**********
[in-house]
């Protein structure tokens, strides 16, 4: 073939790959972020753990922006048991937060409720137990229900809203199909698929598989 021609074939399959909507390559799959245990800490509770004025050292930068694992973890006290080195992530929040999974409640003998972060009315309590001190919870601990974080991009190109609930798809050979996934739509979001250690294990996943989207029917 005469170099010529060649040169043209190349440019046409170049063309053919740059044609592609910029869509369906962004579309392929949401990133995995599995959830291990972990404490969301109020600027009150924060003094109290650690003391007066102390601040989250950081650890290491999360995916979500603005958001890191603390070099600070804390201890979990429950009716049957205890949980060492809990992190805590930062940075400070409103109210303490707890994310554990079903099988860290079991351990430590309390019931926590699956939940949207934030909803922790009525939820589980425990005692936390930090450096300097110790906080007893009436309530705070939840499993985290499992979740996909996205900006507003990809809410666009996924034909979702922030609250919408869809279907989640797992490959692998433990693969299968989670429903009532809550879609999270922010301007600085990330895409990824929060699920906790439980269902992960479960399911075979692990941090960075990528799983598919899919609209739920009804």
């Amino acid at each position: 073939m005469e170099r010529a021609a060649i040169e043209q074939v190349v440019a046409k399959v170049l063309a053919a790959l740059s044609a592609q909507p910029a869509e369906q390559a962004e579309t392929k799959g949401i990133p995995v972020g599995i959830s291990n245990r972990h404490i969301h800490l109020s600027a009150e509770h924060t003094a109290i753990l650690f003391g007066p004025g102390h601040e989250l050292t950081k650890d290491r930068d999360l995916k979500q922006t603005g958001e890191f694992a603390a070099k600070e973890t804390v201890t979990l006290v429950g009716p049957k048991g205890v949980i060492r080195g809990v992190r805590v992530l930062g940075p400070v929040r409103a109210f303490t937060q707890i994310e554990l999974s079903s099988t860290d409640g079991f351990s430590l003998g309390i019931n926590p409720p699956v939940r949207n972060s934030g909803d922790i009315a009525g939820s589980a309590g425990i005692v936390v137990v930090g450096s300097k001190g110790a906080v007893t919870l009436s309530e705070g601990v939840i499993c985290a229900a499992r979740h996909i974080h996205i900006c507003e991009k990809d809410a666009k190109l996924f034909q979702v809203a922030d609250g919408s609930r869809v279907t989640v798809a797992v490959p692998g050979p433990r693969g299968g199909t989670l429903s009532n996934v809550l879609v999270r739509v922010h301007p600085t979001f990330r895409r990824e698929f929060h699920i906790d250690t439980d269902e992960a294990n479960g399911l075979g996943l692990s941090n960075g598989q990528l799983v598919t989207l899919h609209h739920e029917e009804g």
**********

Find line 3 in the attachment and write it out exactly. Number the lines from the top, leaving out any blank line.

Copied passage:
């Amino acid at each position: 073939m005469e170099r010529a021609a060649i040169e043209q074939v190349v440019a046409k399959v170049l063309a053919a790959l740059s044609a592609q909507p910029a869509e369906q390559a962004e579309t392929k799959g949401i990133p995995v972020g599995i959830s291990n245990r972990h404490i969301h800490l109020s600027a009150e509770h924060t003094a109290i753990l650690f003391g007066p004025g102390h601040e989250l050292t950081k650890d290491r930068d999360l995916k979500q922006t603005g958001e890191f694992a603390a070099k600070e973890t804390v201890t979990l006290v429950g009716p049957k048991g205890v949980i060492r080195g809990v992190r805590v992530l930062g940075p400070v929040r409103a109210f303490t937060q707890i994310e554990l999974s079903s099988t860290d409640g079991f351990s430590l003998g309390i019931n926590p409720p699956v939940r949207n972060s934030g909803d922790i009315a009525g939820s589980a309590g425990i005692v936390v137990v930090g450096s300097k001190g110790a906080v007893t919870l009436s309530e705070g601990v939840i499993c985290a229900a499992r979740h996909i974080h996205i900006c507003e991009k990809d809410a666009k190109l996924f034909q979702v809203a922030d609250g919408s609930r869809v279907t989640v798809a797992v490959p692998g050979p433990r693969g299968g199909t989670l429903s009532n996934v809550l879609v999270r739509v922010h301007p600085t979001f990330r895409r990824e698929f929060h699920i906790d250690t439980d269902e992960a294990n479960g399911l075979g996943l692990s941090n960075g598989q990528l799983v598919t989207l899919h609209h739920e029917e009804g």